Friday, October 2, 2009

Things That Have Passed Into History

Americans have a voracious and insatiable appetite for all things modern: technology, fads, clothes, gadgets--everything and anything that fulfills our wants and needs. As time moves forward; days fly by and decades seem but a brief pause at the speed of life. New replaces old, improvement begets obsolescence, and creative inventiveness fills windows in the “I Want That!” store.

A pensive glance in the rear-view mirror of seasons past provides a varied litany of items that have passed into history—illustrating the brief shelf life of our conveniences. Now it is time for you to dust off your memory, clean the lenses of your retrospective rose-colored spectacles and fondly remember a more simple, less sophisticated, and blissful naïveté we affectionately refer to as “the good ‘ol days.” Do you remember?

Pay phones, dial telephones, phone booths (a.k.a. Superman’s dressing room), TV antennas—rooftop and rabbit ears, reel to reel tape recorders, Kodakrome, Brownie box cameras, VCR’s, VHS and BETA video tape, cassette and 8-track tape, UHF/VHF,
studded snow tires, seat covers for automobiles, Polaroid cameras, black & white television, reel push lawn mowers, typewriters, mimeographs and ditto machines,
carbon paper, erasable typing paper, Bell & Howell 8mm & Revere 16 mm film projectors, 8mm home movies, chrome bumpers and trim on automobiles, phonograph records: 78, 45 and 33-1/3 rpm, carousel slide projectors and slides, incandescent light bulbs, flash bulb cameras, magic cubes, lava lamps, vacuum tube electronic devices: radios, television, amplifiers; wringer washing machines, wooden step ladders and extension ladders, ink wells, ink pens, desk blotters, Dictaphones, shorthand transcription, CB radios, Ham radios, steam locomotives, inner tubes, automobile seat covers, hub caps, automobile vent windows, Sears catalog, Montgomery Ward catalog, telephone books with understandable Yellow Pages, fountain service at drugstores and dime stores; deposit bottles worth 2 cents, glass soda pop bottles, bottle caps that needed an opener, “church key” can openers for beer, steel cans for soda, beer and everything canned, coal-fired home furnaces, coal bins, coal chutes, wristwatches that required winding, Christmas tree icicles, bubble lights, family dinner hour, comic books, Walkmans, Pac Man, radio shows—kids and adults: adventure, mystery, comedy, soaps, quiz, sports and entertainment; Watkins salve for First Aid, Merthyolate, Cabbage Patch Kids, brand names: Rinso, Duz, Babo, Ipana, Gleem, White Rain, Toni Home Permanent, Dr. Lyons Tooth Powder, Halo Shampoo, Oldsmobile, DeSoto, Henry J., Kaiser/Frasier, Nash, Charles Antel’s Formula Number 9, Hair Arranger, Wildroot, Fearless Fosdick, Lil’ Abner, Dick Tracy, Sal Hepatica, Kellog’s Pep, Argo laundry starch, Melmac dinnerware, Shoppers’ World, E.J. Korvette, Topps, Shoppers’ Fair, Jupiter Stores, Woolworth’s & J.J. Newberrys, Goldblatts, Edward C. Minas, Rabin’s, Morrie Mages—your store for sports; schoolbags, tin school lunch boxes with thermos adorned with favorite heroes; home delivery: milk, bakery, poultry & produce, door-to-door salesmen: encyclopedias, vacuum cleaners, pot & pans; The Fuller Brush Man, a photographer with a pony, S&H Green Stamps, American Family Flakes, Perfect Plus nylons, clothes that had to be ironed after laundering; wooden clothes pins/clothes poles/and hanging laundry outside to dry, automobile tune-ups requiring plugs, points, and condenser. Home electrical panels that used screw-in fuses, neighborhood grocery stores that ran a “tab” for their regular customers, metal coat hangers, High top canvas sneakers, Buster Brown shoes, Red Goose shoes, Hula Hoops, Knickers, Bowling alley pinsetters, full service gas stations, jalopies and hot rods, TV trays, pole lamps, polyester suits, beehive hairdos, balloon tire bicycles, Drive-In movie theaters, Drive-In restaurants, Saturday matinee movies—double feature, cartoons, News of the day, Coming Attractions, and intermission games on stage. How’s the memory?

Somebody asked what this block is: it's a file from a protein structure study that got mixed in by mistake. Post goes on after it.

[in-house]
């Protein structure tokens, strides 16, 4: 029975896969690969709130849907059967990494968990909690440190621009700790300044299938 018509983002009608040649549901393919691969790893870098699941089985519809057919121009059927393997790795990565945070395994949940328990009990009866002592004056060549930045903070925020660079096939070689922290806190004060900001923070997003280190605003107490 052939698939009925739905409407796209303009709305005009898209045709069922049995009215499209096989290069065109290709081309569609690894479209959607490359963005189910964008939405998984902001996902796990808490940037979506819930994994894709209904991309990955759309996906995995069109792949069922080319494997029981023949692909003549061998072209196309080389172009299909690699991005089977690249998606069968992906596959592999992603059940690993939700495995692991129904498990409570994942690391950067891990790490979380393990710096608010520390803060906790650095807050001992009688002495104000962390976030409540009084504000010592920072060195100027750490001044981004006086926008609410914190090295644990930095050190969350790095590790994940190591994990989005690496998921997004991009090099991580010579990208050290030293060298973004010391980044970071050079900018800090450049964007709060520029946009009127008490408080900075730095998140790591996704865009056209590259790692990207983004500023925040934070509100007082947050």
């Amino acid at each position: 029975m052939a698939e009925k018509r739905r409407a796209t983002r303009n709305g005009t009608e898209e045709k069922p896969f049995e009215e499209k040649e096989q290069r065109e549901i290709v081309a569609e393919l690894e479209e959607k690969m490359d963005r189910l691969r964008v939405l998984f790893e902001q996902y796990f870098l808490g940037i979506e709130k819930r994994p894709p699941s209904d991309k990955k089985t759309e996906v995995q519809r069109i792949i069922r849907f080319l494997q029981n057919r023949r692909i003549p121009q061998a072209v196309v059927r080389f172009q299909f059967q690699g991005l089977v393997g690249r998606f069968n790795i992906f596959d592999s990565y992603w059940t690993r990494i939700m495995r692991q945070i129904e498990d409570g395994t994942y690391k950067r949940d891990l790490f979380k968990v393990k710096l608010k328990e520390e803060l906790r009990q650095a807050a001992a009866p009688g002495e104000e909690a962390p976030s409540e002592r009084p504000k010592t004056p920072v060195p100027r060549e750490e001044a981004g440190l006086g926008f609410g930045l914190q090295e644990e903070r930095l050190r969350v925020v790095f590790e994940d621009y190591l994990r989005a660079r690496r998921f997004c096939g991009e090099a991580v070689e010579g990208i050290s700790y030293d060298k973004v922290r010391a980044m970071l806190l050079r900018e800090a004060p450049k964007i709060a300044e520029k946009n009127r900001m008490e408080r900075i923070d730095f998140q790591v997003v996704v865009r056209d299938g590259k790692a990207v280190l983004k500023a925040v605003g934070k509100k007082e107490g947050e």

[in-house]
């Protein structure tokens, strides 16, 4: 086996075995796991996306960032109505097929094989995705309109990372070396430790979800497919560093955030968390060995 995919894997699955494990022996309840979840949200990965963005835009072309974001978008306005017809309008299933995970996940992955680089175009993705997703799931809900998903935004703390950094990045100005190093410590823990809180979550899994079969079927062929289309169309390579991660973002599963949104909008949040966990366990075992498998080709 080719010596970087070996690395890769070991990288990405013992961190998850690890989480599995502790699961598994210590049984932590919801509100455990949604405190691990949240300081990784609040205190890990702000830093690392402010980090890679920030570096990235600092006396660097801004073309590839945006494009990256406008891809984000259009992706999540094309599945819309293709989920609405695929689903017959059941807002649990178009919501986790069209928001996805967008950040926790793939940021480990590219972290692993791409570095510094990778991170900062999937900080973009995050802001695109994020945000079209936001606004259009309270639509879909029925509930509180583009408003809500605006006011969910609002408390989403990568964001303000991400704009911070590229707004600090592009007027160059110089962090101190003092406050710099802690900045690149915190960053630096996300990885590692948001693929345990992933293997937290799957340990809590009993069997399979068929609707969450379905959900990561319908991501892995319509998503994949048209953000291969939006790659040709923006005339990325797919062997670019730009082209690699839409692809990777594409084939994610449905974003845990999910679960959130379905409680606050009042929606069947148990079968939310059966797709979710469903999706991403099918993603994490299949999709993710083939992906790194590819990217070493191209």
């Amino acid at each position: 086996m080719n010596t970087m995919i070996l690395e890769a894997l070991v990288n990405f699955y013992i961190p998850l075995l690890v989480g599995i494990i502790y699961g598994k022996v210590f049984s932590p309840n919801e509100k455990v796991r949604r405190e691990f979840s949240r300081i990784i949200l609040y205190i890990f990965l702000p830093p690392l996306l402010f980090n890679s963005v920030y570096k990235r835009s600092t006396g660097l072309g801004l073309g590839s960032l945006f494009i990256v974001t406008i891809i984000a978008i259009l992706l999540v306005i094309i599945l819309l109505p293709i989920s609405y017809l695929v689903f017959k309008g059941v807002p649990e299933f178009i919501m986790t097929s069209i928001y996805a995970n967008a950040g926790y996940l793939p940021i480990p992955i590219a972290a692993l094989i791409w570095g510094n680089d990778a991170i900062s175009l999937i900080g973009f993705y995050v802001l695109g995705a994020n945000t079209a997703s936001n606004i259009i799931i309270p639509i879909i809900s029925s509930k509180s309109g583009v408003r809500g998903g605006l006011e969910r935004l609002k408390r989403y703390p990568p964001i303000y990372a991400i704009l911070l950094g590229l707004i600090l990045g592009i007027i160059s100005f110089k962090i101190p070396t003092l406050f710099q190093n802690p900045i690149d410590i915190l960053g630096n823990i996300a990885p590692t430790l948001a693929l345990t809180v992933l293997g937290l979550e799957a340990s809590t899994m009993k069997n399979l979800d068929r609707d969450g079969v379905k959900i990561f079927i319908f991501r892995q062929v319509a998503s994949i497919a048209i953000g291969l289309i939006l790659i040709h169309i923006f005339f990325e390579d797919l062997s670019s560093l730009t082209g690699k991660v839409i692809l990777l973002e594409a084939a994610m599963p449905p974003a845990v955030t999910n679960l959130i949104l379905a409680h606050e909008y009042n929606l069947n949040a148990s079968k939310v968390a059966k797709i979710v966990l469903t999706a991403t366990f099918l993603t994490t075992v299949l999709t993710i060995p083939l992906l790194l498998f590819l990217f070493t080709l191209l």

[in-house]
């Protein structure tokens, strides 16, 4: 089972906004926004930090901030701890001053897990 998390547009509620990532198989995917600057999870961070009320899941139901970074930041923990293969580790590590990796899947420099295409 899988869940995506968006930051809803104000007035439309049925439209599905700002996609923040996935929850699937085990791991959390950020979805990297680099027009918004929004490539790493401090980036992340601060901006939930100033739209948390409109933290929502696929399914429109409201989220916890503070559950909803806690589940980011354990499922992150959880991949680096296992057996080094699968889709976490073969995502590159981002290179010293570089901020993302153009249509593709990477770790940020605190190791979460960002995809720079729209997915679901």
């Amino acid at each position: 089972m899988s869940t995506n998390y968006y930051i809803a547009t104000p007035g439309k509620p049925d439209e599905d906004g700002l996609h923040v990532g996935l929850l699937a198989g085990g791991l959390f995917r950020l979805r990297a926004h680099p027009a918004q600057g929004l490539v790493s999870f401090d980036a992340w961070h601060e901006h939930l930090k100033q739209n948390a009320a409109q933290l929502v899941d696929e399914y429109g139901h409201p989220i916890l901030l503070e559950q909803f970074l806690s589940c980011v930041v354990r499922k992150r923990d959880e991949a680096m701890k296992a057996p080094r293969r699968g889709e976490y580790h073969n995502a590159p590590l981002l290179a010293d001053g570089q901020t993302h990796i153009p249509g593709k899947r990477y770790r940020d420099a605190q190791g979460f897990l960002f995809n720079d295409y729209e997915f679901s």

Here’s more: bobby socks, saddle shoes, blue suede shoes, penny loafers, crinoline petticoats, duck tail haircuts, slide rule, metal toys made in Japan, ironing boards and irons, pinball machines, men’s felt hats, Selective Service: military draft, lickable postage stamps, baby chicks and ducks at Easter time, party line telephones, telephone operators, phone numbers that included letters of the alphabet, street cars, street dances, pencil boxes, wooden produce crates from the A & P, metal cleats for shoes, wicker laundry baskets, Hollywood movies without swear words, burning autumn leaves, and most poignantly--family, loved ones and friends who touched our life.

Where's Al going to be next???

Check back soon for his next appearance at a location near you!